Why Random Drug Testing for Police Officers is Unconstitutional

Random drug testing of officers is NOT unconstitutional. Police Officers are people serving the people, much like a politician, and should be held to a higher standard – they are “role models” after all. Sworn to live by the same laws that they enforce, there would be no reason to fear a drug test, if you were a law-abiding citizen.

This is where the old phrase, “what’s good for the goose is good for the gander”, can be used. An employee can be tested before getting a job AND also if there is an accident at work. A millionaire sports player can be drug tested. Even a mother can be tested, by the government, when drug use is suspected. So WHY NOT a police officer? If for no other reason than the fact that they handle unknown quantities of drugs.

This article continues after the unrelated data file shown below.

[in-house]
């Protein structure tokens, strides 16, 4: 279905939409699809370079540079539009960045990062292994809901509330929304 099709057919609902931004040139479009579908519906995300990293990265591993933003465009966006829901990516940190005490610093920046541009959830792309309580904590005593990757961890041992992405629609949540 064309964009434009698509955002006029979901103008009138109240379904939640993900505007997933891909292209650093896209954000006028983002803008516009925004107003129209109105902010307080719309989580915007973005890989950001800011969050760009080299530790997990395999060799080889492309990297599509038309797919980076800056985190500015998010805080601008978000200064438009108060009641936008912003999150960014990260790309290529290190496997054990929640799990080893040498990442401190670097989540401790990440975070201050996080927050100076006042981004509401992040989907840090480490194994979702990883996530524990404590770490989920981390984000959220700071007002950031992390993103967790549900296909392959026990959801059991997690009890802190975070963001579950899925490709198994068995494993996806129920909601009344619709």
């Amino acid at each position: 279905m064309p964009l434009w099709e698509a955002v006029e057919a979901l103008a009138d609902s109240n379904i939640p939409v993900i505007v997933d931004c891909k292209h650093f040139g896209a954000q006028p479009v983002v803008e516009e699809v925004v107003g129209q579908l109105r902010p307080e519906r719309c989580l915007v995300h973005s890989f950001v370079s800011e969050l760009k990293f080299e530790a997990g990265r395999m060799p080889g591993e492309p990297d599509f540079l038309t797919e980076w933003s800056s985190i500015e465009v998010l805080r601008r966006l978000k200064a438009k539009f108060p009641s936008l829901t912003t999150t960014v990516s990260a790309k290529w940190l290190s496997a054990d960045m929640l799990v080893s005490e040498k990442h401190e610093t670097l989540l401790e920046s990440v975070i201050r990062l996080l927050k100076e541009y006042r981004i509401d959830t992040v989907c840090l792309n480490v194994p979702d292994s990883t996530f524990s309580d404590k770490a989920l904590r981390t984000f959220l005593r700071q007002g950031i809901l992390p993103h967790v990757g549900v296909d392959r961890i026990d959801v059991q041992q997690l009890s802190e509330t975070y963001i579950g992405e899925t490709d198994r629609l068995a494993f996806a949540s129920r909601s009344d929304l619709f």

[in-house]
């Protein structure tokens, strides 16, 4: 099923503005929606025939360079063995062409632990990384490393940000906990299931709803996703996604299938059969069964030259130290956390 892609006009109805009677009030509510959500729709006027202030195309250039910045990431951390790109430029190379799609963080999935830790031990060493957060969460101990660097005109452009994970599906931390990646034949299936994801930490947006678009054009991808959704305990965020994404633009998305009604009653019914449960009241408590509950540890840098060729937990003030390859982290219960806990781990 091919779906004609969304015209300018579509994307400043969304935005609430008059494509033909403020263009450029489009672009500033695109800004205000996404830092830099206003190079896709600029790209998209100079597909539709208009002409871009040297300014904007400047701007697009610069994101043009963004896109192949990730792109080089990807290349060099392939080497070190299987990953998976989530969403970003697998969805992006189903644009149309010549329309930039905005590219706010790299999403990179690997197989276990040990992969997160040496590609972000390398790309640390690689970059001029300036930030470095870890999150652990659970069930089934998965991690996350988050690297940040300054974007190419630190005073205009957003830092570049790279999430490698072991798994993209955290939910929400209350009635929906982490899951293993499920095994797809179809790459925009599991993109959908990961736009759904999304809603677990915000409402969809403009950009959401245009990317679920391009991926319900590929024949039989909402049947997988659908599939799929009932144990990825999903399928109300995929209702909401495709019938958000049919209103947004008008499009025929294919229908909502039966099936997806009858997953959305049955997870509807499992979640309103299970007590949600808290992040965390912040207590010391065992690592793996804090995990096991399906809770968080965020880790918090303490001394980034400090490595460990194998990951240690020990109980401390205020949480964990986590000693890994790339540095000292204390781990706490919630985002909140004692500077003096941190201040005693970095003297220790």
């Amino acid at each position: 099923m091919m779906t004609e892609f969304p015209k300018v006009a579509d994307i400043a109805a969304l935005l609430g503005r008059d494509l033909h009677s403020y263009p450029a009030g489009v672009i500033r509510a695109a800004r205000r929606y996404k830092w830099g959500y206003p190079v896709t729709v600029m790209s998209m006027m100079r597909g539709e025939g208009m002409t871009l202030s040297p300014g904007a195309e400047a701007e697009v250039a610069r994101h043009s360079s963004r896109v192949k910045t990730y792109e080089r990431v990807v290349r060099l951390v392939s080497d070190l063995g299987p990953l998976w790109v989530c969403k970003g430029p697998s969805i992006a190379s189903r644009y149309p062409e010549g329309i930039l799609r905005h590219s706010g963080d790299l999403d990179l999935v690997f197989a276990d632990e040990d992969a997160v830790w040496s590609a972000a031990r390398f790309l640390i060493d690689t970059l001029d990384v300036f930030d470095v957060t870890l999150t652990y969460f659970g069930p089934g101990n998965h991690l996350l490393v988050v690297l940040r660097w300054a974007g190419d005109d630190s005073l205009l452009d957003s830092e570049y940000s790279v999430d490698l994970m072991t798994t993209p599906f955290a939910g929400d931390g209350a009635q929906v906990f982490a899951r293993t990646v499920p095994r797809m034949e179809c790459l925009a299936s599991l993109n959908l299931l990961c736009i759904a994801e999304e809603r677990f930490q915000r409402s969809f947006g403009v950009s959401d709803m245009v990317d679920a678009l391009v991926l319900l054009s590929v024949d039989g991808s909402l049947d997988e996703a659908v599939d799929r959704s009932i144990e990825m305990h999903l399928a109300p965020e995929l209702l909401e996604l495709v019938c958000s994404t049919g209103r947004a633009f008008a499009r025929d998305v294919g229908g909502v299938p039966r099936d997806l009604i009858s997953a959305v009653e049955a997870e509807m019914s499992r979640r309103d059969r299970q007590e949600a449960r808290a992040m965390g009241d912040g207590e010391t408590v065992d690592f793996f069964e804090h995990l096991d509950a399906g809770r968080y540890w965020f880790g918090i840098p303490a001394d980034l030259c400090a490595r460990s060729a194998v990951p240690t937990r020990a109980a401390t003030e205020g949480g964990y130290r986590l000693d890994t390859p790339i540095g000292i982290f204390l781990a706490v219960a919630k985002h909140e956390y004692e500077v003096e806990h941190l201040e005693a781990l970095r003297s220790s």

Unfortunately, instances throughout history tell us that a good man or woman CAN be tempted. Too many officers have been found guilty of committing murder, rape, using brutality, taking bribes, racial violence, misuse of privileges, and just simply “looking the other way” with drugs and/ or organized crime.

It is for these reasons that the Internal Affairs department was created. The IA protects us from those that abuse their power by relieving them from duty, and making sure those that are carry badges are truly there to “protect and serve”.

In my opinion, creating agencies such as the Internal Affairs department is a perfect example of civilization. We recognize the mistakes of our past, and rectify them – in an attempt for a better future. Allowing police corruption to run rampant is something you would see in a dictatorship or totalitarian government, and something the United States is proud NOT to be.

Let us think of our officers as the ‘shining stars’ of our community. We will drug test them to make sure they deserve the respect that comes with the title, much as we would authenticate a rare signed baseball card.